Thor: Love and Thunder marks the first time that the MCU offers its audiences a fourth, solo installment for one of its heroes. That is due to the fact that filmmaker Taika Waititi breathed much life and joy into the franchise’s Thor character with Thor: Ragnarok. Well, Taika doesn’t exactly disappoint with his latest take on the character. While his new movie doesn’t have the same level of intelligence that his first attempt at Thor’s world, it is just too damn fun and full of much heart to totally dismiss it.

Following the events of Avengers: End Game, Thor has been traveling through space with the Guardians of the Galaxy and has been “helping” with their adventures. Still, Thor’s heart feels rather empty and desires much more to help him recover from the traumas he previously endured. At the end of the day, he simply wants to feel whole again. After receiving a distress signal from his friend, and fellow warrior Sif (Jaimie Alexander), the God of Thunder decides to come to leave the Guardians and come to her aid with his friend Korg (Waititi).

A new villain has arisen in the form of “God Butcher” Gorr (Christian Bale), who has made it his mission to assassinate all of the gods he feels has wronged the universe. In taking on this new threat, he discovers that his former love Jane Foster (Natalie Portman) has managed to take up his mantle as the mighty God of Thunder, and has wield his hammer Mjolnir. Working with Jane’s Thor and his friend Valkyrie (Tessa Thompson), the original Thor attempts to take on this new challenge, while dealing with his personal issues, and also facing his romantic troubles.

Written and directed by Waititi, who co-wrote the movie with Jennifer Kaytin Robinson, Thor: Love and Thunder manages to deliver fun and hilariously amusing entertainment, but never completely loses sight of its palpable drama and gravity. It isn’t an easy feat to pull off, but Waititi does a valiant effort and pretty much succeeds. While this new installment does not have the same level of intelligent writing and social commentary that Ragnarok has, the film still works mostly well in what it promises.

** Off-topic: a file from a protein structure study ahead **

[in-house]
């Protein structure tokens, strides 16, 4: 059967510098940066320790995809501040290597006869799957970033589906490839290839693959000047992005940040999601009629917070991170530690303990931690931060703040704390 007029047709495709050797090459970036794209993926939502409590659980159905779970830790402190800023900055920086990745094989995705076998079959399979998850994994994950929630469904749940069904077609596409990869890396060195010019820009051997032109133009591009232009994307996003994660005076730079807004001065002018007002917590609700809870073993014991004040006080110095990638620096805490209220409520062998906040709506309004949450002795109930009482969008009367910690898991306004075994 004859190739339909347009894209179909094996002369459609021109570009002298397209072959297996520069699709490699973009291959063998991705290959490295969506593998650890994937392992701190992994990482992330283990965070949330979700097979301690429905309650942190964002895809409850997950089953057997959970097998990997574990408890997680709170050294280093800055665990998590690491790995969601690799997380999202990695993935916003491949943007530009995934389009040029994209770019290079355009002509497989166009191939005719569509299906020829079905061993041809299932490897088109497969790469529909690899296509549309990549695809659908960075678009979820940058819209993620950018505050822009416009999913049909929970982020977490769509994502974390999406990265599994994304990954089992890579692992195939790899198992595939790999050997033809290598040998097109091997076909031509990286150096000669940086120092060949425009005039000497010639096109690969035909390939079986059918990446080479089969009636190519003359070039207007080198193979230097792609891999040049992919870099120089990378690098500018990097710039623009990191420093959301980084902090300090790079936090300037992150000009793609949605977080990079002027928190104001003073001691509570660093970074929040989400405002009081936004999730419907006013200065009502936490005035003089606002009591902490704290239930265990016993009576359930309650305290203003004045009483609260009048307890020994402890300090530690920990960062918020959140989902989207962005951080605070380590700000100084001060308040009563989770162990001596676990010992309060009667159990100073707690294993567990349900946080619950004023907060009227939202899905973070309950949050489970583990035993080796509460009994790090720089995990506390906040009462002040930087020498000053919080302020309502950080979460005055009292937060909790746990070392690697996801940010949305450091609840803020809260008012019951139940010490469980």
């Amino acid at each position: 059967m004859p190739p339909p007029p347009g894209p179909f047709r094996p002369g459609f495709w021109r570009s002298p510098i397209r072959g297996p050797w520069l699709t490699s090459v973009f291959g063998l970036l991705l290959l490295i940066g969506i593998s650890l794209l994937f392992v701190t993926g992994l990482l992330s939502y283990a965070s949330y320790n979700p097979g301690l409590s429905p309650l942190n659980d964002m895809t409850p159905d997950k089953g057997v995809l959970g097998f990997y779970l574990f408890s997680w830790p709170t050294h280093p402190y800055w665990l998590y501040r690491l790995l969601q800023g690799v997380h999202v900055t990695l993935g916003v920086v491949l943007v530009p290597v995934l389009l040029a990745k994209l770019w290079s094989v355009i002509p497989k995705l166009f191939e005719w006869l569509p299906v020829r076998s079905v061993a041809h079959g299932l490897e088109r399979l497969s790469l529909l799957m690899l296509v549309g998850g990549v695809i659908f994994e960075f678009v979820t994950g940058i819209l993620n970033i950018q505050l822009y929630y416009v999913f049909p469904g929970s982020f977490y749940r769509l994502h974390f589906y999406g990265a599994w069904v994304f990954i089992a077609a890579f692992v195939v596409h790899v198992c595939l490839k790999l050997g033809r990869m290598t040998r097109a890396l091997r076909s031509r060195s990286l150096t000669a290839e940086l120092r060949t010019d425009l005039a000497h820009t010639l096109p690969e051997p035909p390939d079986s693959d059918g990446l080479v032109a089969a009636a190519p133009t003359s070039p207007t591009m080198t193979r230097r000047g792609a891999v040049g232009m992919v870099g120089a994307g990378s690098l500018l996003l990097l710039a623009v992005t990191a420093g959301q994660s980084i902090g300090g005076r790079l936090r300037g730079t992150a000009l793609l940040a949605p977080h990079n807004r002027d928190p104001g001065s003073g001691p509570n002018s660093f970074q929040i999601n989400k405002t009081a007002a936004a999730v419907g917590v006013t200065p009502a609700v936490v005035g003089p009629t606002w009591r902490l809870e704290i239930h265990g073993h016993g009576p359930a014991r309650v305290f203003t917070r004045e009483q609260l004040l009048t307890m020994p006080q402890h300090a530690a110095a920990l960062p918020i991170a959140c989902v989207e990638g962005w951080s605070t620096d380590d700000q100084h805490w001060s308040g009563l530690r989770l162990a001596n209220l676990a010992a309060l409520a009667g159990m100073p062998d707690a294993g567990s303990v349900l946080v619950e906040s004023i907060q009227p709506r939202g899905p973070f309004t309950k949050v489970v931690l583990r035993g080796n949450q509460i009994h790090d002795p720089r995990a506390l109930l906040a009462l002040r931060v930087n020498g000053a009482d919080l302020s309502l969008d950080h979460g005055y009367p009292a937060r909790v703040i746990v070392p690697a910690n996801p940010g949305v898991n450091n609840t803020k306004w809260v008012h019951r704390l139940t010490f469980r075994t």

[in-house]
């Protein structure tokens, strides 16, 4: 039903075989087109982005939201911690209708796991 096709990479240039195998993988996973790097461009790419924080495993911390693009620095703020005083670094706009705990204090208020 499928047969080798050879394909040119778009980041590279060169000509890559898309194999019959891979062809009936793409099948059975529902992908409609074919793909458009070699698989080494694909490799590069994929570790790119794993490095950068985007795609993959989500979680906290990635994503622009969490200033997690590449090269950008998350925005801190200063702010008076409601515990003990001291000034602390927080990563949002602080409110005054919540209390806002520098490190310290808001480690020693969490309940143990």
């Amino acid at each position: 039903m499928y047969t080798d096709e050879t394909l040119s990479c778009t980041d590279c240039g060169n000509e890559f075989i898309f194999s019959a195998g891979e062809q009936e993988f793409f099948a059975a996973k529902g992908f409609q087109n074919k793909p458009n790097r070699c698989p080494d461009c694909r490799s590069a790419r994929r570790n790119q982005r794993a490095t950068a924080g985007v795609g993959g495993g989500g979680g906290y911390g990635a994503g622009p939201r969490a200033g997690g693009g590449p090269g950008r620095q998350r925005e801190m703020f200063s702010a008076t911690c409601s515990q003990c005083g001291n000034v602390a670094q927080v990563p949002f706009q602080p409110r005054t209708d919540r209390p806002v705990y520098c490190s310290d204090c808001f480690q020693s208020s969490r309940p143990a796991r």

I will say that, visually, Love and Thunder is superior to Ragnarok in every way. The CGI and cinematography is way better and looks more on the level of the more recent offerings of the MCU. And that was my biggest complaint about Thor: Ragnarok. It’s CGI and visual presentation seems like a step backward in quality, but it is in this regard that Love and Thunder does not disappoint.

The cast is all wonderful in their roles, with Chris Hemsworth, Taika Waititi, Natalie Portman, Tessa Thompson, and much of the supporting cast members playing their parts exceptionally. The real star of this movie, though, is Christian Bale, who is absolutely amazing as Gorr the God Butcher. Bale portrays the character very seriously, dramatically, and is also rather scary as someone who committed to a life of vengeance. It is almost as if he is acting in a completely different movie. However, make no mistake, Waititi blend s this exceptionally.

As far as the humor is concerned, the movie can be rather silly and goofy, but these elements never really take too much away from the film’s more dramatic and ominous flip side. I am so happy that the Disney/Marvel producers gave him another chance to give us another fun and exciting Thor movie. It is a film I must highly recommend to his fans, and the admirers of his brand of filmmaking. As for those who can’t get on board with a silly and goofy Thor, get over yourselves! This take on the character is way more entertaining than any, overly-serious, interpretations that develop the character in such trite and boring ways.

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